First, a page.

Johnny West

04 August 2011

[ ] : What's good Johnny, introduce yourself to our readers. Tell us the basics about yourself.

[ Johnny West ] : God bless you everybody, this is Johnny West, coming right to you from Bay Area, San Francisco. Just released my first album: Johnny West "333". You can find it in every single store worldwide, to include iTunes, Amazon, mp3, you can also go to my website I'm very happy and excited to be with you today.

[ ] : Before we talk about your album, let's move to the past and focus on your musical heritage. Who placed music in your heart?

[ Johnny West ] :You know, I've always had a musical presence in my heart, dating back to when I was young, my mother - who raised me and my brother as a single mother - had always music around us. In fact she was one of the very first DJs out of Las Vegas, one of the first on-air personalities for females. She used to take us down to the studio in Vegas with her, while she was working, playing records. We'd listen to music all day long, so music has always been a big portion of my life from when I remember.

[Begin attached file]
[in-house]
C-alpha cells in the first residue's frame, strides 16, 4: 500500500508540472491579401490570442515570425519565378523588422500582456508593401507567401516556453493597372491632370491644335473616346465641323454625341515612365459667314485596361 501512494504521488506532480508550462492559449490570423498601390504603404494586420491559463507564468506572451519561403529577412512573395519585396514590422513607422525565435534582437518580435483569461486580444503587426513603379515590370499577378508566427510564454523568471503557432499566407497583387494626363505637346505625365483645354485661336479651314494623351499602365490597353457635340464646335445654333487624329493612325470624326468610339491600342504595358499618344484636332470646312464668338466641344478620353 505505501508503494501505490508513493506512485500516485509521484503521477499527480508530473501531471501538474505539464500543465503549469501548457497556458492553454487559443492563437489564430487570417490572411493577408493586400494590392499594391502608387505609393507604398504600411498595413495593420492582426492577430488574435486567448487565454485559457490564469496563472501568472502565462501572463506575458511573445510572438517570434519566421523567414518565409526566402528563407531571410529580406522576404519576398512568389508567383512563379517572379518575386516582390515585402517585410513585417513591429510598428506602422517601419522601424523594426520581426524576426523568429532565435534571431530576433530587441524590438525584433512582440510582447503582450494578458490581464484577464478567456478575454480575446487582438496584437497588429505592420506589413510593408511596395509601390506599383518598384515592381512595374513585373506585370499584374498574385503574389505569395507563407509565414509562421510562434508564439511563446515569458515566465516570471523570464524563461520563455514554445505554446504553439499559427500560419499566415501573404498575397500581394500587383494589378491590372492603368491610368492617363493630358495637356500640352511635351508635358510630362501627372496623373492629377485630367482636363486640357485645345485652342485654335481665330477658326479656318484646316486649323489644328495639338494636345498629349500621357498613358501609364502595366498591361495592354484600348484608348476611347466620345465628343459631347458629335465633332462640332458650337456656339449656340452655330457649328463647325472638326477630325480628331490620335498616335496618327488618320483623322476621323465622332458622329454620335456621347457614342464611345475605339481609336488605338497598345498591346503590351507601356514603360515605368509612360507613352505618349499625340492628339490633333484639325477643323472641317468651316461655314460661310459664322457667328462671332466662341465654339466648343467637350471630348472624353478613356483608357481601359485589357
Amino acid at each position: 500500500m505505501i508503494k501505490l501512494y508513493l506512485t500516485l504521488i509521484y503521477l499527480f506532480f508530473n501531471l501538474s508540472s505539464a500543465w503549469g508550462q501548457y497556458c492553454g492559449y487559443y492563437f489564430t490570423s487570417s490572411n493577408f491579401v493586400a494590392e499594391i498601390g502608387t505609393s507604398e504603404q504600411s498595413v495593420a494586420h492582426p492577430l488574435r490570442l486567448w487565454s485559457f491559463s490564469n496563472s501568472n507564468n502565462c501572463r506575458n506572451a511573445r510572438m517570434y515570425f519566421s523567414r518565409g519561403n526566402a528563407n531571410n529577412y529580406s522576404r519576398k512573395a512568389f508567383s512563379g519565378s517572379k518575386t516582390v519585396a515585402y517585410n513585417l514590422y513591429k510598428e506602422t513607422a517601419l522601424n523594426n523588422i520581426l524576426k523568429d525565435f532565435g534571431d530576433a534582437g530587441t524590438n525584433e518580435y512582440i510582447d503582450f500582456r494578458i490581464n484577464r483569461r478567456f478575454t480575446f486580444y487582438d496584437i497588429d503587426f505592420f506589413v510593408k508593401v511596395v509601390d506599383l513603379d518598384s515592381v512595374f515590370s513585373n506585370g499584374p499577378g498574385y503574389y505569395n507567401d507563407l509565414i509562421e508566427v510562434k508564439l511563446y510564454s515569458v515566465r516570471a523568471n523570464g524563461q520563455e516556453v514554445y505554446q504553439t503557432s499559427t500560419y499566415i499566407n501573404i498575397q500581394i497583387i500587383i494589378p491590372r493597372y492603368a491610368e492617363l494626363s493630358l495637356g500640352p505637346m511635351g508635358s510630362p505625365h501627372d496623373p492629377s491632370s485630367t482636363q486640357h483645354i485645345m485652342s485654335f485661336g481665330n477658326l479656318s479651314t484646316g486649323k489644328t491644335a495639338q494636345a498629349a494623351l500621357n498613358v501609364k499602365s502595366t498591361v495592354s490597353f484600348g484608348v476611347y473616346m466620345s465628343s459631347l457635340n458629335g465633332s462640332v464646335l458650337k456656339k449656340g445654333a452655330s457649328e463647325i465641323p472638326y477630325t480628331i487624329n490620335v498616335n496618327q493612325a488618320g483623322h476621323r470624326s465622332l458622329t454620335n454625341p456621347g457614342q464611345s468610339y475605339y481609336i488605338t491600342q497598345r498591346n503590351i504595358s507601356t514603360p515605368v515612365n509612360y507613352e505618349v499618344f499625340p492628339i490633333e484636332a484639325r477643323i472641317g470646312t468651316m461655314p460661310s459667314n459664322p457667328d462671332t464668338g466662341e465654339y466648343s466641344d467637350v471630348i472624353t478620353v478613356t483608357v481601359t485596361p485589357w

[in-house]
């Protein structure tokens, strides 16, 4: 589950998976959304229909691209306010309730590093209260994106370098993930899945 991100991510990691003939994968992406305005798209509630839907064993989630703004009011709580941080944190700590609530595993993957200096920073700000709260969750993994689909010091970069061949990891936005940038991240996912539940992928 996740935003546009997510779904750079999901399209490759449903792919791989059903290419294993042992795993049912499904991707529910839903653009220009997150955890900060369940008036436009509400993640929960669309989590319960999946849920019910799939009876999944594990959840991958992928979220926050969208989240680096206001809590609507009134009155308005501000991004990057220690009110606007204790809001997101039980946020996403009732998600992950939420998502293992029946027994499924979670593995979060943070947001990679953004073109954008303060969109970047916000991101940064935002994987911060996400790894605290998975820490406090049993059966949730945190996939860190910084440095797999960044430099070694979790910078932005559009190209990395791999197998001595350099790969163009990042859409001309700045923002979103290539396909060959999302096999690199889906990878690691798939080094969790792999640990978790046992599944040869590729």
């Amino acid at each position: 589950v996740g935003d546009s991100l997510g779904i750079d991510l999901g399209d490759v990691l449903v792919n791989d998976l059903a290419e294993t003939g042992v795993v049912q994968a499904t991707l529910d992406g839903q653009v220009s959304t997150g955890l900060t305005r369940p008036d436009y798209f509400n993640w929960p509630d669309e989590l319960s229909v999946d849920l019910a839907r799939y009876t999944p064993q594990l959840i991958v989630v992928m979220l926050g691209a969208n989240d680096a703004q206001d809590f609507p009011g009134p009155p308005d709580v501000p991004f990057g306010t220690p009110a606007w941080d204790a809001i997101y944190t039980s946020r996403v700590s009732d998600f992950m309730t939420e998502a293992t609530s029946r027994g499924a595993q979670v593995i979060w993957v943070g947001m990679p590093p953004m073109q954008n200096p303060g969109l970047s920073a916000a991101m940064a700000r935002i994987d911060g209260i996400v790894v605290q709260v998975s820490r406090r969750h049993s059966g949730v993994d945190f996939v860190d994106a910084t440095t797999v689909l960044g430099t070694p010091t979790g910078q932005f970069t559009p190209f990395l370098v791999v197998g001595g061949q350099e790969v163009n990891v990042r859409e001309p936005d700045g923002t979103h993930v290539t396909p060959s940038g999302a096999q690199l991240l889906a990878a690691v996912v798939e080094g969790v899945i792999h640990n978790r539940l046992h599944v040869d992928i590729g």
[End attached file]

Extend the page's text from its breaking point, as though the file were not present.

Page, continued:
[ ] : So what eventually made this music to be rap?

[ Johnny West ] :Well you know, where I was raised it just so happened that I started hanging out in the areas in which rap music was popular. Afro-americans and Latinos were something like my passion hanging out with, I just seemed to get along with them better and with that came rap music. I always digged rap and though I was listening to rock with my mom, rap music was just so easy and accessible and so much fun. It was easy for people to find any type of beat to put to rap. It was inexpensive and available all the time. I was listening to rap music ever since I can remember.